“With further increasing population of elderly and rising costs of health and senior housing are more people who care to take those they have raised,” predicts Carmel Bitondo Dyer, associate professor of medicine at Baylor College of Medicine in Houston and co-director of the Texas Elder Abuse and Mistreatment Institute. “With few alternatives and no training in dealing with their new responsibilities as caregivers much their charges will inflict pain.” The problem is exacerbated by a one-sided focus on the physical performance capacity of the young generation. If people have problems from 50, to be seen as a valuable man, and through their professional experience and stability as an asset for a company, how does one then assess in such a society the elderly?
When life’s work, experience, wisdom in a society no longer “honorable” are, then paved the way not to scorn and abuse? “When the older population is not as valuable, necessary and worthy looks, then the next step is that you show them disrespect,” says Lee Stone, gerontologist in Thunder Bay (Ontario), and Regional Advisor for the Ontario Strategy to Combat Elder Abuse . “Then they can become a real scenario, mental abuse or escalate even worse.”
WHAT TO DO?
A comedian once put it humorously: “The only way to prevent getting old, is to die young!” That’s probably true, but only a humorous alternative. What can we do as a society to address the problem of elderly abuse? The first step is awareness. “We must reach the point that everyone knows what is elder abuse and that it exists,” said Mrs. Podnieks. “The more we talk about it, the more real it becomes, the more people are shocked, and the more we get involved then as a society, to do something about it.” Caregivers need training. Many take their responsibility seriously and do a remarkable job at that may seem impossible and ungrateful, but others could be easily overwhelmed. “We must ensure that the personal care have access to resources in the public who can help them so they are not stressed in their work,” says Ms. Johnson. Many towns and cities have facilities to support carers, training programs, etc. that will help them in their functions. Self-help groups often provide valuable support.
The seniors themselves need to learn. They should know what support services are available in their environment, to possibly get help. Many cities such as contact points, which do in cases of suspected elder abuse investigations and assist seniors in situations of violence and provide practical help. The training on elderly care and care actually starts already in childhood. How the elders in the family and kinship are seen and treated? One cares about them and how and with what happens the conviction? Looking at it as a pesky “work” or valuable part of the community (income)? This is an important part of parenting and the rational basis for later dignified treatment of the old members!
Elderly abuse is essentially a problem of fundamental convictions. During the formation of character of a person who abused others, something went wrong.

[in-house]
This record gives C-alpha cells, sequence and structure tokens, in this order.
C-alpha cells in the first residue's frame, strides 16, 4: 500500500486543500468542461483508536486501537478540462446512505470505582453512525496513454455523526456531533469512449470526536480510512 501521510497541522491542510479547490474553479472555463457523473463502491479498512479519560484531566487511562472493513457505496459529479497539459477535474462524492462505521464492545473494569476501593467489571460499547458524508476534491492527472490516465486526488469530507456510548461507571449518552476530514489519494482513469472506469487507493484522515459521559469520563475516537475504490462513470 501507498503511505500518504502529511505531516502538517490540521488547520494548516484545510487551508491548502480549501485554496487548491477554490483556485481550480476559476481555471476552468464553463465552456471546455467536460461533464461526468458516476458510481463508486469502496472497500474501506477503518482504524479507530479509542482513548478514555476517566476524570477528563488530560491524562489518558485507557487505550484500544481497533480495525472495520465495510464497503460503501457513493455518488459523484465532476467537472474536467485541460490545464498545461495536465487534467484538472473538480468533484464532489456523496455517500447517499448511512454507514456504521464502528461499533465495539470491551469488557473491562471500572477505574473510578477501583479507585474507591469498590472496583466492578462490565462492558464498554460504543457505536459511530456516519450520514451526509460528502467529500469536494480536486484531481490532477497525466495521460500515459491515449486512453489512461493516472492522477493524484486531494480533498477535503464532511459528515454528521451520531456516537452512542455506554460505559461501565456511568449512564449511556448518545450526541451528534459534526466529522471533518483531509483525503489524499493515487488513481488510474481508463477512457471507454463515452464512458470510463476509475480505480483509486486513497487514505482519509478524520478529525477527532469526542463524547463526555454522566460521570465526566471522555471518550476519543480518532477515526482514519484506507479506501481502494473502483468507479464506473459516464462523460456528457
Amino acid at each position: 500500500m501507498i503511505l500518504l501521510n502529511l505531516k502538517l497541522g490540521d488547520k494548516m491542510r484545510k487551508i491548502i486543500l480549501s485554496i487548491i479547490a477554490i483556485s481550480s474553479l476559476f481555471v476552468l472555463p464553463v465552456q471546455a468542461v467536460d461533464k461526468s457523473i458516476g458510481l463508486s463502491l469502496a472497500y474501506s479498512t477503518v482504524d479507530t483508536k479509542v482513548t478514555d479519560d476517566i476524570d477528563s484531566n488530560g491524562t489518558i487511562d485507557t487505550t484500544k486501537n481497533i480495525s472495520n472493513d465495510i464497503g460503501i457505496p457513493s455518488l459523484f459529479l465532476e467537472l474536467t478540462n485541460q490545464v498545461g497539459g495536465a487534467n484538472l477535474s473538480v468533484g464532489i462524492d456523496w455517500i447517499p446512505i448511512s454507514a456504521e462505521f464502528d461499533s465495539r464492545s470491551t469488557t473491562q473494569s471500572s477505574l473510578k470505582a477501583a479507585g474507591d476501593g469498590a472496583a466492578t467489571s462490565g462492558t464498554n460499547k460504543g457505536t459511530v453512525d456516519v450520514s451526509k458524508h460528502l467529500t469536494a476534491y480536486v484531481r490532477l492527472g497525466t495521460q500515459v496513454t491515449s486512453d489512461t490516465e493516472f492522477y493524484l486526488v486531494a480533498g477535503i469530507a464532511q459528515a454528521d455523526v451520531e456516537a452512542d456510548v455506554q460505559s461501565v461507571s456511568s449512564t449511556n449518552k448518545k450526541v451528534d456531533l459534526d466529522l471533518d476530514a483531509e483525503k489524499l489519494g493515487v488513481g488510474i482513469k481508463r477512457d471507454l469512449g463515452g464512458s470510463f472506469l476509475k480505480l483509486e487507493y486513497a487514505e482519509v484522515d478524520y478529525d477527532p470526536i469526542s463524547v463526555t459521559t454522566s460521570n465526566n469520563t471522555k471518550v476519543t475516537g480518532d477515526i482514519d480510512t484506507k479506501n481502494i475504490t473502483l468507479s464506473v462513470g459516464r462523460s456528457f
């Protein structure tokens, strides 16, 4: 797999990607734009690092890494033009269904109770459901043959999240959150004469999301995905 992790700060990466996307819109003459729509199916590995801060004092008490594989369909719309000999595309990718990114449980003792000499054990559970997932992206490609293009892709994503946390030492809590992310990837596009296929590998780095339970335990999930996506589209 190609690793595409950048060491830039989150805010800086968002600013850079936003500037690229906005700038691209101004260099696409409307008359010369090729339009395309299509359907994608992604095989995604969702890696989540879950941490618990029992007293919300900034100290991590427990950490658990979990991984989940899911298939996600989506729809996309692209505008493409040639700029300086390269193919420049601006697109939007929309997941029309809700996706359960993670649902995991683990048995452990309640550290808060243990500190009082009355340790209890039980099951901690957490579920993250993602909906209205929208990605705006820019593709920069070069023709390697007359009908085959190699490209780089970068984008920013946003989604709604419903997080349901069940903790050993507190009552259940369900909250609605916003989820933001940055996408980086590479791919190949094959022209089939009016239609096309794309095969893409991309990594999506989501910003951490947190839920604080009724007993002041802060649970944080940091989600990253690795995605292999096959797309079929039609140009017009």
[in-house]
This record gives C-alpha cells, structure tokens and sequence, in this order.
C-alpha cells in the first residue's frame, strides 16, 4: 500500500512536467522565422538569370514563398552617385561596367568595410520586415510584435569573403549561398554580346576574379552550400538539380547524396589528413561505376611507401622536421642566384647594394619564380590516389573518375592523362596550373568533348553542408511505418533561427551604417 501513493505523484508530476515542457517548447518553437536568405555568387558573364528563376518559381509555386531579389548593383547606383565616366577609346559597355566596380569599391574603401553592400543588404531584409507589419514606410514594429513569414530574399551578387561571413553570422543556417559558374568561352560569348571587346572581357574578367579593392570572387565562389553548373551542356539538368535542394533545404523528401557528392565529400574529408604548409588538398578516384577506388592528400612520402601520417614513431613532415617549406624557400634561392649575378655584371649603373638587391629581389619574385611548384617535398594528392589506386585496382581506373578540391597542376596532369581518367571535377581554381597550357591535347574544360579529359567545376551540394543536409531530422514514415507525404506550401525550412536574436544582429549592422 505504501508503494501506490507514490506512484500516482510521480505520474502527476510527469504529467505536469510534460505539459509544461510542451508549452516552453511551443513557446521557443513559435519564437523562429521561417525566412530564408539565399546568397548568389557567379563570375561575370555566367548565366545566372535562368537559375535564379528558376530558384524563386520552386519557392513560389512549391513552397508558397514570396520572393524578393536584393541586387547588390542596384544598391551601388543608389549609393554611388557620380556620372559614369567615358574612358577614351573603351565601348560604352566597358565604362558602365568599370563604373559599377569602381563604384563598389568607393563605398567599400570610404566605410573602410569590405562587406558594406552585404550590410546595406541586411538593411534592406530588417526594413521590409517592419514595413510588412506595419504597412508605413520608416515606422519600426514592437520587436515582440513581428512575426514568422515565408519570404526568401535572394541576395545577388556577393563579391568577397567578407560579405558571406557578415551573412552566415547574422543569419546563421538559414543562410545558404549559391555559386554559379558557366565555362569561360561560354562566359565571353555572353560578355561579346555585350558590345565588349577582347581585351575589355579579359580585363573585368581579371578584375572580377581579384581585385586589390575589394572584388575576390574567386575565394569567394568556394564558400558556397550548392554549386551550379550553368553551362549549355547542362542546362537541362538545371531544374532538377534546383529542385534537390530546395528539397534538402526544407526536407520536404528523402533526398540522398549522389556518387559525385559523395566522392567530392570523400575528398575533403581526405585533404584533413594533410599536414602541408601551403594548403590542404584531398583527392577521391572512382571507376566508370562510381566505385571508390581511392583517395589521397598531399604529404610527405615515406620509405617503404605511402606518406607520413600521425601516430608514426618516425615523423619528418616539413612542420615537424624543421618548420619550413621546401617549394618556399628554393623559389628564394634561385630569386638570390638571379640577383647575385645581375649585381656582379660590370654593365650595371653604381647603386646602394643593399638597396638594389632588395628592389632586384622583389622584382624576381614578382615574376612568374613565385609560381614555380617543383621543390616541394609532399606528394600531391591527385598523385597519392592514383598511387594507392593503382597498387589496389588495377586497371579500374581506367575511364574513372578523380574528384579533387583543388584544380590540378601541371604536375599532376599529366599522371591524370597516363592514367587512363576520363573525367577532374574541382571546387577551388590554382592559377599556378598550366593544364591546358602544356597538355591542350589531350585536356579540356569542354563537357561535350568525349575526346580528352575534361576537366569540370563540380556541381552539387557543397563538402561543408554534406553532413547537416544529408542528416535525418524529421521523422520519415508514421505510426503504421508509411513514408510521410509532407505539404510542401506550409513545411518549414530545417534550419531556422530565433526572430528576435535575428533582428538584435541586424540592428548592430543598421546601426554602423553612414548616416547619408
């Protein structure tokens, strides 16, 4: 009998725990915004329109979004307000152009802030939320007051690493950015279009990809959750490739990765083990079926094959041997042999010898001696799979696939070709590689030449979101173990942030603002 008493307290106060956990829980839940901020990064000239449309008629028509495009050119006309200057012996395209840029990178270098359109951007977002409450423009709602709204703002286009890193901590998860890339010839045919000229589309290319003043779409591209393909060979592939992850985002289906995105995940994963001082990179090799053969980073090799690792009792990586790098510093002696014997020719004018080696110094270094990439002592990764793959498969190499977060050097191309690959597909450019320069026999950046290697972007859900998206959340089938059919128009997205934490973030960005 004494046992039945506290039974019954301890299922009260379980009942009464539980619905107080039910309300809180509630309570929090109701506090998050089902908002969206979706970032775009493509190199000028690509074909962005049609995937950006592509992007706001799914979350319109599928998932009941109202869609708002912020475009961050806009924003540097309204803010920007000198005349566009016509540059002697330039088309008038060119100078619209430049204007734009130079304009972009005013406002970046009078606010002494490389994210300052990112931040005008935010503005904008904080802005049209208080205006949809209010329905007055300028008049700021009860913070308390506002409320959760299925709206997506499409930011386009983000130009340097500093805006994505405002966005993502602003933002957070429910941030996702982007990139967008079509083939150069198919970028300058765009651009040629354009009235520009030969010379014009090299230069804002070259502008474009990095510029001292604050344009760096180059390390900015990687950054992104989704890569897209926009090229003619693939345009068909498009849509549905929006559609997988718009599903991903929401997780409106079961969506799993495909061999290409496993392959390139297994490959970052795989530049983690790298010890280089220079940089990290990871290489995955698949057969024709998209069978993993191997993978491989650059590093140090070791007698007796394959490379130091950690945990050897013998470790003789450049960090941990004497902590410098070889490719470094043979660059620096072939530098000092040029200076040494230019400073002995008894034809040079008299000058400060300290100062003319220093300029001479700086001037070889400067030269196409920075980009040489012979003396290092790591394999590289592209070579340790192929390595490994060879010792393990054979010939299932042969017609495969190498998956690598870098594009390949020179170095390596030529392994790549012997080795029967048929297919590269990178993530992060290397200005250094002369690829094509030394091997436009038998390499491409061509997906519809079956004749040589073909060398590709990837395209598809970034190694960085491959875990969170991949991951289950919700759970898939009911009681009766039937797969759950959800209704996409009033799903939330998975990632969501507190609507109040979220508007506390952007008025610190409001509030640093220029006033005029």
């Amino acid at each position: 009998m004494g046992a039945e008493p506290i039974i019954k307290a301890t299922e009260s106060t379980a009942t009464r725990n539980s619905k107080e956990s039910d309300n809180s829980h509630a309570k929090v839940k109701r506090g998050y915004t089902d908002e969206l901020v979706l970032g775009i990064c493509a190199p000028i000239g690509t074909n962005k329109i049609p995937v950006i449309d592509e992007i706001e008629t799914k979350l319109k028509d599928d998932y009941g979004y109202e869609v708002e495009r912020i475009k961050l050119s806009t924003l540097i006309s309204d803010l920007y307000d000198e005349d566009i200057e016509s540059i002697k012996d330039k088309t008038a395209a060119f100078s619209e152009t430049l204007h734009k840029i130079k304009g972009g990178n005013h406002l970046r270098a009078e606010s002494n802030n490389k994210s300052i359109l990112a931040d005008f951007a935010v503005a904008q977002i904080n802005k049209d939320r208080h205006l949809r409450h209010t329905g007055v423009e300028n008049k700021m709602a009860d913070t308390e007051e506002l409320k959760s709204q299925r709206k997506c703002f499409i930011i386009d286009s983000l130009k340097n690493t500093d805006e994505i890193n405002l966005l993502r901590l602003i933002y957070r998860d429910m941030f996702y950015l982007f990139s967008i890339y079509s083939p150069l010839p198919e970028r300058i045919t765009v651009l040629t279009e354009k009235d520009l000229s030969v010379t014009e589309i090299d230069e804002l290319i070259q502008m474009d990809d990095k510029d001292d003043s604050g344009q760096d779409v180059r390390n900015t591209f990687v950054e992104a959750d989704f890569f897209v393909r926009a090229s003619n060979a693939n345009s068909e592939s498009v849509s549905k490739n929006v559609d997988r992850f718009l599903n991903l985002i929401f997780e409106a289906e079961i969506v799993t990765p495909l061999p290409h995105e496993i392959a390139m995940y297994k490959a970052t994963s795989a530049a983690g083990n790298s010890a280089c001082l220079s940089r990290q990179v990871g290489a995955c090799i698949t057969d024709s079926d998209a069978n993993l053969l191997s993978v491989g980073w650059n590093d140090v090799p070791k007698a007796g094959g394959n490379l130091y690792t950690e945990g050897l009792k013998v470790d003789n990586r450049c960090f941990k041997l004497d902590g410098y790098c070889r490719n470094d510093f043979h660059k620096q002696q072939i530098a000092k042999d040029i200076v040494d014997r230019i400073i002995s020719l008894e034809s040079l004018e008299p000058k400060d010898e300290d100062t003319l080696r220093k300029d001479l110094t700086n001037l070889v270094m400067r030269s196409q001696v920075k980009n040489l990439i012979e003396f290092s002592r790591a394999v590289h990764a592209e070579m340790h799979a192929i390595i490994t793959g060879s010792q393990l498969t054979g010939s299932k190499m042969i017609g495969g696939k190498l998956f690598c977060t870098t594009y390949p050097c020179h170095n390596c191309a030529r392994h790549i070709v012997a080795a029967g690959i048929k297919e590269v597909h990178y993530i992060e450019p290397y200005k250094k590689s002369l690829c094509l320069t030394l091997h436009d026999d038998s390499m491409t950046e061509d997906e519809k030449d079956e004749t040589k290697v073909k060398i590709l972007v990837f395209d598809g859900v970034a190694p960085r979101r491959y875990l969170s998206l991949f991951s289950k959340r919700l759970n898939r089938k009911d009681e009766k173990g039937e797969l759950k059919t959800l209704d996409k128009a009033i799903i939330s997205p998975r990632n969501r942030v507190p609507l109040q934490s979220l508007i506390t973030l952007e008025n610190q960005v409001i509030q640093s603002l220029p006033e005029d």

The solution of the problem is part of a fundamental world view. As you can see his fellow man and especially those who need help? People without a world view that goes beyond satisfying their own needs, have shortcomings here and are therefore part of the problem.
The Christian commandment “Love thy neighbor as thyself” is indeed everywhere and proclaimed as a Christian principle seen, but gulf between theory and practice here terrifying precipices. As the Danish philosopher of the 19th Century, Soren Kierkegaard, aptly put it: “The Christianity of the New Testament simply does not exist.”
Derived from the commandment to love simple and highly effective “golden rule” that Jesus Christ has brought home to his successors is, unfortunately, in our time been largely in the background: “Treat people the way you want them to treat you – that’s what says the law and the prophets “(Matthew 7, 12, Good News Bible).
You should certainly try to convey to children that age is not a bad time, adds Ms. Stone. “Aging is a fascinating time, and people should be at any age and is highly respected,” she says. “If the younger generation, the older generation really understands and respects, it is much more likely to keep the elderly in honor, and much less likely that they are abused.” Ultimately the solution lies not in acknowledging the problem and instructed the people in geriatric care, so that’s helpful. Knowledge of the problem can not remedy the problem, if people do not think about their values. Is the fulfillment of one’s own desires, the only thing that matters in life? Is to take care of the needs and rights of others (especially family members) or even loss of time-wastage? Is unselfish concern for the welfare of fellow human beings a useless value? Are only youth, beauty, power and dynamic range, and include some of whom wisdom and serenity of age are fundamentally superior experience?
It is important to determine the current values of the society on the scale test, if you want to reverse the trend of disregard for the aged and the elderly. To stop the violence against the elderly to an end, it will be necessary to decide that people everywhere examine their thoughts and actions and to feel morally and personally responsible for the generation that has paved the way for them. Certainly abuse cases as in the above-mentioned Gary would not then occur. Gary was eventually taken to the intensive care unit of a nearby hospital, where local authorities intervened and literally saved his life because he was deprived by his daughter.
Everyone should pay attention to people like Gary. “We should be one another’s keeper,” “Violence against the elderly is not a private matter. In practice this means that if you have not seen your old neighbor more, do not be afraid to ring her bell, just to see how she’s doing. Let them know that you are there for them and that they will not be indifferent. Be willing to participate. Finally, it could be any of us in a few years.”